Filmmaker Buddhadeb Dasgupta’s death on 10 June marks the end of an era for auteur-driven Bengali arthouse cinema that received frequent international accolades, a legacy started by Satyajit Ray’s 1956 win at the Cannes Film Festival for Pather Panchali.
Dasgupta’s films, praised for their lyrical style and philosophical themes, engaged with idealists and misfits who stood at odds with a practical-minded world. Three of these films were shot by cinematographer Asim Bose, beginning with Uttara (2000), which won a Special Director’s Award at the 57th Venice International Film Festival. Bose, 61, perfected Dasgupta’s now-recognisable style of intricate tracking shots and long takes covering rural sceneries, which he carried over to Dasgupta’s final films, Tope (2016) and Urojahaj (2018). A fourth collaboration, starring Chandan Roy Sanyal, had been planned. Edited excerpts from an interview:
What was Buddhadeb Dasgupta like on set?
Once a producer offered him a story and a lot of money to direct it. I saw him reject it outright as he said he would only film his own stories. His producers wouldn’t dare to come on set. Or if they did, they would sit far away. Buddha da could see the film with such detail in his mind, and he was so obsessive about executing his vision, I would say he wouldn’t even need his assistants.
After Uttara, I had become a respected cinematographer, working with Amol Palekar and Basu Chatterjee. What I imbibed from Buddha da was confidence in my vision and impatience for outside interference. In fact, while working together, he would be sitting 1,000 feet away, and would only return after I set up the shot.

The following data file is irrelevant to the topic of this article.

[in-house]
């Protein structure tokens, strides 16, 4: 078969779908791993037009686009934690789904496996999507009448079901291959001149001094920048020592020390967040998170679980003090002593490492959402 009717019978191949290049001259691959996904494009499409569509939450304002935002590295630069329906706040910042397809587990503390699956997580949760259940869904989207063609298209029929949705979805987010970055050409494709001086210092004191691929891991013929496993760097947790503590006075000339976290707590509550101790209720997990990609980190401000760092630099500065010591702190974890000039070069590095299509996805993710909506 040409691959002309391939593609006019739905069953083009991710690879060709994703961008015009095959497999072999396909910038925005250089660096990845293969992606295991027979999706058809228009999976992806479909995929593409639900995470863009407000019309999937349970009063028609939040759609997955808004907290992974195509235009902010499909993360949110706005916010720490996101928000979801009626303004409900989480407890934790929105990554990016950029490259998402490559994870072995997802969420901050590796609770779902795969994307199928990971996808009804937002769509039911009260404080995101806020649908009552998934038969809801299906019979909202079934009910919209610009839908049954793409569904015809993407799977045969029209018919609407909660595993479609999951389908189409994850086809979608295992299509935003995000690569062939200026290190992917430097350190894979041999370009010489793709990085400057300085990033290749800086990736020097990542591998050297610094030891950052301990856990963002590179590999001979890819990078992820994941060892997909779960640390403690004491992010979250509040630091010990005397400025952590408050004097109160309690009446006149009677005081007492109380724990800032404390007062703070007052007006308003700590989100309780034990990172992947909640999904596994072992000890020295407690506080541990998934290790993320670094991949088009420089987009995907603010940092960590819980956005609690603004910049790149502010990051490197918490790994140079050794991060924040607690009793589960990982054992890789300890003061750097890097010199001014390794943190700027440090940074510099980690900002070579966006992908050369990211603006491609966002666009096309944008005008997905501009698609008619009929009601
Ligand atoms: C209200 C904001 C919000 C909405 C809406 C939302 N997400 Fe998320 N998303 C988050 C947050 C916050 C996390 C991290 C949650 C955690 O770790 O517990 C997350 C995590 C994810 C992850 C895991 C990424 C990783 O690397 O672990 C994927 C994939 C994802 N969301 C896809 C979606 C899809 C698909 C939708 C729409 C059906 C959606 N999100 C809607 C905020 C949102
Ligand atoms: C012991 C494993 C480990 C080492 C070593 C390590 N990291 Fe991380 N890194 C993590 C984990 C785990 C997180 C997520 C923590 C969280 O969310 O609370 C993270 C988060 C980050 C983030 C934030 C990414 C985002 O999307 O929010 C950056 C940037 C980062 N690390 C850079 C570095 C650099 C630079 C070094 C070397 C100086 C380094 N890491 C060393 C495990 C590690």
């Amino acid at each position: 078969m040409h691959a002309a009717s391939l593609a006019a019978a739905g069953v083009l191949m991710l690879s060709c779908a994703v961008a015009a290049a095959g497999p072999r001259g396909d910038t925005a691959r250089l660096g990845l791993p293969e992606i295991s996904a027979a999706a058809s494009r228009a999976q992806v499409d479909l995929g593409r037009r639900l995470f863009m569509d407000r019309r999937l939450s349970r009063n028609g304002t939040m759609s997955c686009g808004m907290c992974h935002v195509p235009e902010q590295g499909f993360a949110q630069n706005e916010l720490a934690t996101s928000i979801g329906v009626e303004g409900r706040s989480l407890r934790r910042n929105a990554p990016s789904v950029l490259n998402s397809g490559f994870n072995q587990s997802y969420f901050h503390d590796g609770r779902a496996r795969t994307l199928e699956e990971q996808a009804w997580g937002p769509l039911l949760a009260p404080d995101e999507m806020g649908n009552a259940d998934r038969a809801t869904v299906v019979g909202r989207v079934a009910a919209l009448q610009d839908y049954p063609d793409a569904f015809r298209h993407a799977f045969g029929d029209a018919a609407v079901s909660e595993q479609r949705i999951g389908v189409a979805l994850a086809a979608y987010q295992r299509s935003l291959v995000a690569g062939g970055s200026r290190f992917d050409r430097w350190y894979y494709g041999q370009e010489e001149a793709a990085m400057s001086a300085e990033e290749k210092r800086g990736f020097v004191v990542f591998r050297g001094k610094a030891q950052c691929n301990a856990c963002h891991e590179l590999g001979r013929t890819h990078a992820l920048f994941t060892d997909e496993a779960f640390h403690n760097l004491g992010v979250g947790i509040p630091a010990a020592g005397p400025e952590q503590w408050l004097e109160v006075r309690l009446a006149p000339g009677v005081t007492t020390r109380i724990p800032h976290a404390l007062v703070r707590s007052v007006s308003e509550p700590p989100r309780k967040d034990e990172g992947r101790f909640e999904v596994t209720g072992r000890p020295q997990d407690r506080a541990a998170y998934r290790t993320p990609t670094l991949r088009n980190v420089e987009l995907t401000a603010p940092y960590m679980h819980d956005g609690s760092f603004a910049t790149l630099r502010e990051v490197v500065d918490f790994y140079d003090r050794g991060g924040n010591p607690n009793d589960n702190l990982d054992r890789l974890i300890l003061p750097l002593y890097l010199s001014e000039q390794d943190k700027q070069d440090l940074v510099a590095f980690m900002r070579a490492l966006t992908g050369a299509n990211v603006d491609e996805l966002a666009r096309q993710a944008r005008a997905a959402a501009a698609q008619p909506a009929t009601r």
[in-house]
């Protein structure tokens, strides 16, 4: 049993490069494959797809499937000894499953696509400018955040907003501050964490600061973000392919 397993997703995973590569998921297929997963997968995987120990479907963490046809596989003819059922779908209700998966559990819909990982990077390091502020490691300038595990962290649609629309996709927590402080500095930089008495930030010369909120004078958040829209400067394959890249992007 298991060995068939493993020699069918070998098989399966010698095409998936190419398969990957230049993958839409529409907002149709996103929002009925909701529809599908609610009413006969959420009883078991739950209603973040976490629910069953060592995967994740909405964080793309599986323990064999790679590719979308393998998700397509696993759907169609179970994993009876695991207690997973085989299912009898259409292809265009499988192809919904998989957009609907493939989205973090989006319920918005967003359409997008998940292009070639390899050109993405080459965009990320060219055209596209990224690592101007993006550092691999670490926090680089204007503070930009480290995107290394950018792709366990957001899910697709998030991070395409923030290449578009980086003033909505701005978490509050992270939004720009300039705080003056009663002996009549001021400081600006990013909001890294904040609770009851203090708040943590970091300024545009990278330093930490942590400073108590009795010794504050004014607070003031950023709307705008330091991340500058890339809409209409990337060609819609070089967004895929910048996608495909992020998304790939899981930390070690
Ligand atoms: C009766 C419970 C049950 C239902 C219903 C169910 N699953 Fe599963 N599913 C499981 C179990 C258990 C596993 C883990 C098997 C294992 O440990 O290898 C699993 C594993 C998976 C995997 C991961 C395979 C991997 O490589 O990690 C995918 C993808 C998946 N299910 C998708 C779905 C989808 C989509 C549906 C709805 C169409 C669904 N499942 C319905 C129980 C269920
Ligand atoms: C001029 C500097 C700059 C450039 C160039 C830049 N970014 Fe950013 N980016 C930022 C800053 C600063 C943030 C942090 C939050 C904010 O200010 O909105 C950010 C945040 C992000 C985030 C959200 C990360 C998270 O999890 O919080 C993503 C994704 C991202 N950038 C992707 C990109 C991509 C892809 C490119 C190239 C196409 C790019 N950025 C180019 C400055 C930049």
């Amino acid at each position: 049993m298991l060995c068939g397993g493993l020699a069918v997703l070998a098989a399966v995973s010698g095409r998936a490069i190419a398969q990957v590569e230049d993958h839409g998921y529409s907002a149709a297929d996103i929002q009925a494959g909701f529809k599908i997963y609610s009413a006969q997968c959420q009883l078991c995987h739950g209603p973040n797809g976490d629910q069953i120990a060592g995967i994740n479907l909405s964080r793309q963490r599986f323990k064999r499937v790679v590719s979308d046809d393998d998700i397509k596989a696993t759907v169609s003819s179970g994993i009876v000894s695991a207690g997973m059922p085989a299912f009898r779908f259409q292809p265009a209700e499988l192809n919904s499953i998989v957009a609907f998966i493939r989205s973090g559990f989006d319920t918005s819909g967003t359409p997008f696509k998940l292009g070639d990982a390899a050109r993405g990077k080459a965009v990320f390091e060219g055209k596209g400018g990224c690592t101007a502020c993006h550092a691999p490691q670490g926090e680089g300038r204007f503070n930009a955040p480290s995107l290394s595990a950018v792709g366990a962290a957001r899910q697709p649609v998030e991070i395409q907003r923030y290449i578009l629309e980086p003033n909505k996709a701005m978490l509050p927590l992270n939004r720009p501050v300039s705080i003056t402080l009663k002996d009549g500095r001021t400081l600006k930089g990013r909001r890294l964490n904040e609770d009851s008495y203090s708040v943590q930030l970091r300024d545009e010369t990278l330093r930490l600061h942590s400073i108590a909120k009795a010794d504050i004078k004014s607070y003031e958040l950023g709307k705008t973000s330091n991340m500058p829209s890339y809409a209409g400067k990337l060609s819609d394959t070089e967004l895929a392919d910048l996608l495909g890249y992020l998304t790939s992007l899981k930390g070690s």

He had his biases, of course. He did not like Jimmy Jib (a camera crane system) or Steadicam shots, for example, as he said that’s not how he saw the scenes in his head. His love was trolleys and cranes.
While directing Urojahaj, he would undergo three-to-four dialysis sessions in a week. On location, he would be lying on a bed, observing the monitor, advising his crew and actors with a soft voice. The plane in Urojahaj lay on a hill. He would be carried to the spot in a stretcher and then moved up the hill in a chair through which a bamboo stick was made to pass, much like a palanquin. I don’t know if I will ever meet another man with such mental strength. Had the pandemic not happened, we would have been working on our next film.
How did you begin working together?
Buddha da liked my work in the National Film Award-winning short documentary Ajit (1995) and gave me the opportunity to shoot 15 documentaries, including one on the painter Ganesh Pyne.
Around then, I remember he invited me to his home, handed me my cheque, and then gave me a dumbbell and said, “You should make your wrists stronger.” I walked back home from Dhakuria to Lake Gardens with the cheque in my pocket and dumbbell in hand. Some time later, Uttara happened.
What was the ‘Uttara’ experience like?
Buddha da’s script was no more than 18 or 19 pages, with each scene having a line or two. I was so perplexed on reading the script that I did not get back to him for nearly a week. When we finally met and he asked me my thoughts, I said I think it’s a film about two men fighting in the midst of a beautiful place. And he said, exactly, you have cracked it.
Buddha da was surprisingly receptive to most of my suggestions, despite what others, including his past cinematographers, had told me about his stubbornness. We went on recce to Purulia up to seven times before the shoot, because I would find the locations unsuitable for what Buddha da demanded. Or if I told him that it’s perhaps better for the Chhau dancers to dance in a circle, he would agree and change his earlier plan.
Working according to Buddha da’s shot designing was monumentally difficult. For example, he would have a shot, with the camera on a trolley, beginning in a low-light condition and ending in a bleaching-light situation. A slight mistake would ruin the shot. In Uttara, there are scenes where the camera starts off with the wrestlers, then it moves around, but you can still hear their grunts and voices, and then the camera returns back to them, quite like how our thoughts often drift away and return after a while. That’s why his films are called lyrical.
What made him special?
The fact that no Indian filmmaker could or can create the images he made because they were entirely his own. If you see two frames of a Buddhadeb Dasgupta film, you will know it’s his work.